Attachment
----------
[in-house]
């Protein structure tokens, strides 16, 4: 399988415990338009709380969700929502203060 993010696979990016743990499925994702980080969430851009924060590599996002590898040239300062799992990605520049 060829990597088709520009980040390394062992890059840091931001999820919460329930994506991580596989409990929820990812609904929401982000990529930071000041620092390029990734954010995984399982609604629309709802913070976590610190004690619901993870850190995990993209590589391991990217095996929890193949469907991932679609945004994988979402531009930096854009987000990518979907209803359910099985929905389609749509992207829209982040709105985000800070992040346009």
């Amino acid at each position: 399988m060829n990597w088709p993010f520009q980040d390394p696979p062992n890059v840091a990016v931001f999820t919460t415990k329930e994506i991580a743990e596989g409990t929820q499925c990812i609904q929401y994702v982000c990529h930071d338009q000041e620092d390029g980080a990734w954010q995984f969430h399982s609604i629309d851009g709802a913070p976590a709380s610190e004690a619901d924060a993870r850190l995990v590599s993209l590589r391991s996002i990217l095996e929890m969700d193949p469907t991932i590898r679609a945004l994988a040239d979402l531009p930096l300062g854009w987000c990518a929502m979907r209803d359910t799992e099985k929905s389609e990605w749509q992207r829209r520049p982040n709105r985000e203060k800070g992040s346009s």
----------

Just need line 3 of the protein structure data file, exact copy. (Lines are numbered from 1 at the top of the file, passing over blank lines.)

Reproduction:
């Amino acid at each position: 399988m060829n990597w088709p993010f520009q980040d390394p696979p062992n890059v840091a990016v931001f999820t919460t415990k329930e994506i991580a743990e596989g409990t929820q499925c990812i609904q929401y994702v982000c990529h930071d338009q000041e620092d390029g980080a990734w954010q995984f969430h399982s609604i629309d851009g709802a913070p976590a709380s610190e004690a619901d924060a993870r850190l995990v590599s993209l590589r391991s996002i990217l095996e929890m969700d193949p469907t991932i590898r679609a945004l994988a040239d979402l531009p930096l300062g854009w987000c990518a929502m979907r209803d359910t799992e099985k929905s389609e990605w749509q992207r829209r520049p982040n709105r985000e203060k800070g992040s346009s």